Fixing the Comment System, Part 1

I’ve never made a secret of the fact that I don’t like my comment system. I even had a warning on the comment form about how bad my comment system was. No line breaks. No linking. No HTML of any sort… well, except that <p> and <br /> seemed to work, but no one used them. It’s basically the raw writeback plugin for Blosxom. The only enhancements I made were to capture timestamps and IP addresses, and to send myself email notification of new comments. Hardly noticable when trying to read the comments.

I’ve been meaning to do something about it forever. Tonight I finally got started. My main requirements for the new system were:

  • Easy to use
  • Typical feature set: links, bold & italic, code would be nice
  • Maintain valid XHTML, but don’t require the users to understand XHTML.

It was the last feature that really dictated terms to the rest of the crowd. Fortunately, there’s already a fantastic tool for generating valid XHTML easily, with many common features – Markdown. I’ve been using it for a couple of months to author all of my posts, and I love it. Using it for comments seemed like a logical next step.

Markdown only generates valid XHTML, but it passes through any XHTML in the original text unchanged. This would allow any comment to invalidate my XHTML. (It should be noted in the interest of fairness that comment form itsself is not valid XHTML at the moment. It’s on my list.) My solution was to change Markdown to encode all XHTML (and other uses of < and >) entered by the user. In addition, I had to hack a few templates as well as the writeback plugin. So far it’s working pretty well. All comments are now rendered via Markdown. If you see any that look strange, shoot me an email.

One of the best features of Markdown in my mind is that its useful even if you don’t know it, since it borrows from email idioms. Blank lines start new paragraphs. *Emphasis* and **strong emphasis** are easy to do. URLS wrapped in <> become hyperlinks. Code can be wrapped in \backticks`to format it and escape any nasties. Blockquotes work like email, just prepend>` to each line.

Of course, there’s lots of other features that it helps to know something about ahead of time, such as code blocks and referntial URLs. Plus, occasional surprises can occur; writing about the interpolate_fancy plugin requires a backslash before the underscore if you don’t use backticks, or you invoke <em> mode. For this reason, I’m going to add a mandatory preview prior to posting. I’ll also add some Markdown tips to the comment form. Preview isn’t ready yet, but Markdown-enabled comments are.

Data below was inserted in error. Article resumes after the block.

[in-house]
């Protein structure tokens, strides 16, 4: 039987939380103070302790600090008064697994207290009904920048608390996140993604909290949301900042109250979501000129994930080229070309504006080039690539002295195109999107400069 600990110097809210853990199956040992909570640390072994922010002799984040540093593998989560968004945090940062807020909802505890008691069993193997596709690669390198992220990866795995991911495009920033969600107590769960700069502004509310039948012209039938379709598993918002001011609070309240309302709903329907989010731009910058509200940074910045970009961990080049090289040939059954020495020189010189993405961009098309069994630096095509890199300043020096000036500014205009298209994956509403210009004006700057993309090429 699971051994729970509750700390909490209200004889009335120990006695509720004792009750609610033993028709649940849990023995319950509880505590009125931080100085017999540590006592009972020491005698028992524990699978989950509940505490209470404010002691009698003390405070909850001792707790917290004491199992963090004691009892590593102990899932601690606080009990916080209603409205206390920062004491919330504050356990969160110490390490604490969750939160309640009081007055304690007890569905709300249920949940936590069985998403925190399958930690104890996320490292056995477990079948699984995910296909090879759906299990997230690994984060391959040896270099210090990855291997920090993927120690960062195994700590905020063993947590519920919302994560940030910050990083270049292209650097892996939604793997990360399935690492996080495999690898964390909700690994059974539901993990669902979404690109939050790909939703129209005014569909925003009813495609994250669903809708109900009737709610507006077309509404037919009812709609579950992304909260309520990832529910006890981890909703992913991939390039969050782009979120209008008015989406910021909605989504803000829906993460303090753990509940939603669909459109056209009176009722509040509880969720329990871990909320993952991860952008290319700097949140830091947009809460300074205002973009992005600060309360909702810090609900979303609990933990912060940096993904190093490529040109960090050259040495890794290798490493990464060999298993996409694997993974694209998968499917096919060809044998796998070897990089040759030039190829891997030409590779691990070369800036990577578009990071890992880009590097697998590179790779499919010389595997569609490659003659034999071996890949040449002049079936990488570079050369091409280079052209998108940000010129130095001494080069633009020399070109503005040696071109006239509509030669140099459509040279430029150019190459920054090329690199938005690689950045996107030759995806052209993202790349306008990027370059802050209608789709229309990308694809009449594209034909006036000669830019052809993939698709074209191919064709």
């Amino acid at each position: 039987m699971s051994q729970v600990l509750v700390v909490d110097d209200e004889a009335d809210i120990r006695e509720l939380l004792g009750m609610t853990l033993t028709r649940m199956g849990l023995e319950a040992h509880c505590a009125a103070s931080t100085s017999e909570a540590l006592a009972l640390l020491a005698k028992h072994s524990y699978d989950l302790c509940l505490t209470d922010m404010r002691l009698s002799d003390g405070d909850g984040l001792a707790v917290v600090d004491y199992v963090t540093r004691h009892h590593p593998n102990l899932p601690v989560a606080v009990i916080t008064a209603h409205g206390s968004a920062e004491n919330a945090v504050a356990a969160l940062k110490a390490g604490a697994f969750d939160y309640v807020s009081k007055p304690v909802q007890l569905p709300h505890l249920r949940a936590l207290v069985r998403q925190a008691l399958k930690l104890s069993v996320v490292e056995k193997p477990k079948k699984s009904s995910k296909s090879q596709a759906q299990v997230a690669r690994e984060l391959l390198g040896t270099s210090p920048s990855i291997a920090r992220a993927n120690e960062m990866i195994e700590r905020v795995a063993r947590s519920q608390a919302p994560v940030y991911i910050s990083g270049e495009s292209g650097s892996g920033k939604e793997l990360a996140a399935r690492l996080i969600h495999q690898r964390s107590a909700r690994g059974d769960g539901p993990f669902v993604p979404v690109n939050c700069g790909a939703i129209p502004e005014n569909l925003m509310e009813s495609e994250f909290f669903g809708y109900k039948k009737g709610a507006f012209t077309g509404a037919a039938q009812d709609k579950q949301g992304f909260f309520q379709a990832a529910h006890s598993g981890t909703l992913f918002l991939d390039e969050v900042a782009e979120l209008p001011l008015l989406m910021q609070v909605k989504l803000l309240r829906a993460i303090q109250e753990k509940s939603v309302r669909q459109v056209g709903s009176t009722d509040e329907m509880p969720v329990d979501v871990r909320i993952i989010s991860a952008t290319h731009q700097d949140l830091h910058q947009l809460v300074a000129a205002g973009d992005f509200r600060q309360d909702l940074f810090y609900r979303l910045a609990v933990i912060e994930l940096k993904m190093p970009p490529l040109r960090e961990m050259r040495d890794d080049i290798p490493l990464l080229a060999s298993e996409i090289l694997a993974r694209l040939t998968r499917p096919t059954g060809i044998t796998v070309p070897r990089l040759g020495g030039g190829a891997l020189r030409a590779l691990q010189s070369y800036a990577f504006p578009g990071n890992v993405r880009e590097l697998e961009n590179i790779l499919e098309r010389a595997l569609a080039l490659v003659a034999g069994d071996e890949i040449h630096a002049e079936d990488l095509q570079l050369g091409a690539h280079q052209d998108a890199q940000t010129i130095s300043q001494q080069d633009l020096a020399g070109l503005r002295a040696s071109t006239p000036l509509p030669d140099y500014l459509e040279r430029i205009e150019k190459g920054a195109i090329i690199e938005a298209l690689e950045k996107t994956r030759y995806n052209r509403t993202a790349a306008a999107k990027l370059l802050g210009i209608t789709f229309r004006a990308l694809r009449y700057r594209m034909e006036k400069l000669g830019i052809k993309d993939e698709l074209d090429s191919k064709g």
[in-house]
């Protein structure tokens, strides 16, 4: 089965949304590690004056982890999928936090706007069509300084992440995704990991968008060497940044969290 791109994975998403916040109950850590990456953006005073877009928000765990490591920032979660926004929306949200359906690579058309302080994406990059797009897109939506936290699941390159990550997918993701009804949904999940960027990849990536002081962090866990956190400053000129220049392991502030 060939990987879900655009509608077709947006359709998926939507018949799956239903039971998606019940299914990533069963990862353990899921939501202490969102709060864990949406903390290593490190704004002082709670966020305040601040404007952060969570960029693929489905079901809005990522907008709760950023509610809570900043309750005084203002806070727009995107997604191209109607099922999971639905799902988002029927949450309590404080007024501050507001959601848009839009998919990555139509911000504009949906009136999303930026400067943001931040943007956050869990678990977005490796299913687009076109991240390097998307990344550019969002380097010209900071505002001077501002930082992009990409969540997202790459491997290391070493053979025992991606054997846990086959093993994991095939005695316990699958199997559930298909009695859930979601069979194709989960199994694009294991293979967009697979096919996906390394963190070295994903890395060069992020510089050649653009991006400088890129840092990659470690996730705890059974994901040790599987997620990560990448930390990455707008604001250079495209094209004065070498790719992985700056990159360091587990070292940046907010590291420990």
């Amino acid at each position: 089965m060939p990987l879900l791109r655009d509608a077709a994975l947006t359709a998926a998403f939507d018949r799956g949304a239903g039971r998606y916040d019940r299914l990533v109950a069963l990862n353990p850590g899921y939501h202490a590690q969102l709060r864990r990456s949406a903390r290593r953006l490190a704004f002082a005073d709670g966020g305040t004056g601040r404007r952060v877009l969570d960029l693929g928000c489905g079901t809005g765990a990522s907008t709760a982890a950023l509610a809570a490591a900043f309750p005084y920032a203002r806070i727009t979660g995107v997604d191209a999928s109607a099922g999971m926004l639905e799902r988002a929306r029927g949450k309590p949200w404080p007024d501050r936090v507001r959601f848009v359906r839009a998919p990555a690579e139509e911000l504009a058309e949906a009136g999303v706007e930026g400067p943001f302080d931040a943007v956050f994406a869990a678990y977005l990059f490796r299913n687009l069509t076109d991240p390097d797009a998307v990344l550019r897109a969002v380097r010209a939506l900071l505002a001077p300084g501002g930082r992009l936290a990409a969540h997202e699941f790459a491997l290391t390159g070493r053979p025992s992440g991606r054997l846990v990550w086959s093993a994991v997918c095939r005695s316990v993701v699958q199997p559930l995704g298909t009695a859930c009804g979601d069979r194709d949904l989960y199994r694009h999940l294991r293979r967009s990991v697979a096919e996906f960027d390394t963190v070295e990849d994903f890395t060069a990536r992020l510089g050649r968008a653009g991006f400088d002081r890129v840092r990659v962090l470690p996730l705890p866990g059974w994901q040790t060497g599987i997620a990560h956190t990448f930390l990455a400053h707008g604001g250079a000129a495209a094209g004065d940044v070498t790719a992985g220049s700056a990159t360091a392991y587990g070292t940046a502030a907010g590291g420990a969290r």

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2 Responses to “Fixing the Comment System, Part 1”

  1. dugh Says:

    out of curiousity…<br/>

    is this something you’re going to be converting to blosxom v.3? it’s definately something i’d be interested in. especially the preview aspect!

  2. Jason Says:

    future plans…<br/>


    I’m not sure what I’ll be doing with it for now. Right now it’s just a series of hacks in various places. To be honest, I haven’t even figured out how I want to implement the preview.

    One additional problem is that the current system is not quite 100% compatible with standard Blosxom writeback files. Because I currently render the comments via Markdown each time the page is requested, I needed to store the raw markdown text in the comment file (.wb file). Since the standard Blosxom writeback plugin sanitizes comments by encoding things like < and >, attempts to quote HTML in code blocks wouldn't work. Take the following code block:


    I typed it in just as you see it... no < nonsense. Markdown handles it for me. But the standard writeback plugin would normally save the text escaped (<). Currently I've turned off such escaping in the writeback plugin. I also had to hand edit a couple of old comments.

    A better way to handle this would be to let Markdown render the comment before saving it. The problem is it wouldn't address comments already saved on the system. I'm still toying with ways of handling the whole thing.

    If I get it worked out into a coherent system (ha!), I might release it as a plugin. In that event, I'll probably support both Blosxom 2 and 3. I've only played with Blosxom 3 a little, and it's impressive, but I don't know if I'll be switching anytime soon. But that's another post.